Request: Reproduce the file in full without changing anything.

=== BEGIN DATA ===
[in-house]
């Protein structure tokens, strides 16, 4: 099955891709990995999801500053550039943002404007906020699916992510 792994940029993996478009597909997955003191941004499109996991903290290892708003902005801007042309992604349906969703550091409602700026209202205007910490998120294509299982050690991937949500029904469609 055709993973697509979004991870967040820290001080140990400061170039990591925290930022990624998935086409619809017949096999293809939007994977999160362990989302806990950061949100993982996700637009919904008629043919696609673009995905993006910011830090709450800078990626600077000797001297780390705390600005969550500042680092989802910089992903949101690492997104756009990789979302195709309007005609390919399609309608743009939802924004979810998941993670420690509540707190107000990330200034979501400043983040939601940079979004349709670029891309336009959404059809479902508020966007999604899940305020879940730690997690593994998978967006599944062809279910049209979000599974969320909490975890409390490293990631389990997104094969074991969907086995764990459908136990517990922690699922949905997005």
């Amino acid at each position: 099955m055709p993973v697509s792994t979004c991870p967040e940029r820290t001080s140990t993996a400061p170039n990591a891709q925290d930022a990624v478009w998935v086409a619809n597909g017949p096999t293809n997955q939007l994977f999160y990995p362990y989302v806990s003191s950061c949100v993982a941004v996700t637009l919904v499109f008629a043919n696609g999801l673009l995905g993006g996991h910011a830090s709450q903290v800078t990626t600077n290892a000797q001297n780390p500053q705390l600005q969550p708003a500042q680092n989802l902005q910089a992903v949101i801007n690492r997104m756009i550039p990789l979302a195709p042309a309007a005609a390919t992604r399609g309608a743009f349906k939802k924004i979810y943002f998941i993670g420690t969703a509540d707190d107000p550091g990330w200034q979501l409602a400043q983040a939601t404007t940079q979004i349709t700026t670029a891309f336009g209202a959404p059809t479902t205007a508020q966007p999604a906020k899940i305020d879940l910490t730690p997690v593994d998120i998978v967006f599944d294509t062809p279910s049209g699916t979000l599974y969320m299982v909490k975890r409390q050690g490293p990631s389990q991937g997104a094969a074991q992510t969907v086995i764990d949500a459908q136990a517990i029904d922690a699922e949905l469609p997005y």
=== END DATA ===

[in-house]
């Protein structure tokens, strides 16, 4: 099955891709990995999801500053550039943002404007906020699916992510 792994940029993996478009597909997955003191941004499109996991903290290892708003902005801007042309992604349906969703550091409602700026209202205007910490998120294509299982050690991937949500029904469609 055709993973697509979004991870967040820290001080140990400061170039990591925290930022990624998935086409619809017949096999293809939007994977999160362990989302806990950061949100993982996700637009919904008629043919696609673009995905993006910011830090709450800078990626600077000797001297780390705390600005969550500042680092989802910089992903949101690492997104756009990789979302195709309007005609390919399609309608743009939802924004979810998941993670420690509540707190107000990330200034979501400043983040939601940079979004349709670029891309336009959404059809479902508020966007999604899940305020879940730690997690593994998978967006599944062809279910049209979000599974969320909490975890409390490293990631389990997104094969074991969907086995764990459908136990517990922690699922949905997005």
């Amino acid at each position: 099955m055709p993973v697509s792994t979004c991870p967040e940029r820290t001080s140990t993996a400061p170039n990591a891709q925290d930022a990624v478009w998935v086409a619809n597909g017949p096999t293809n997955q939007l994977f999160y990995p362990y989302v806990s003191s950061c949100v993982a941004v996700t637009l919904v499109f008629a043919n696609g999801l673009l995905g993006g996991h910011a830090s709450q903290v800078t990626t600077n290892a000797q001297n780390p500053q705390l600005q969550p708003a500042q680092n989802l902005q910089a992903v949101i801007n690492r997104m756009i550039p990789l979302a195709p042309a309007a005609a390919t992604r399609g309608a743009f349906k939802k924004i979810y943002f998941i993670g420690t969703a509540d707190d107000p550091g990330w200034q979501l409602a400043q983040a939601t404007t940079q979004i349709t700026t670029a891309f336009g209202a959404p059809t479902t205007a508020q966007p999604a906020k899940i305020d879940l910490t730690p997690v593994d998120i998978v967006f599944d294509t062809p279910s049209g699916t979000l599974y969320m299982v909490k975890r409390q050690g490293p990631s389990q991937g997104a094969a074991q992510t969907v086995i764990d949500a459908q136990a517990i029904d922690a699922e949905l469609p997005y």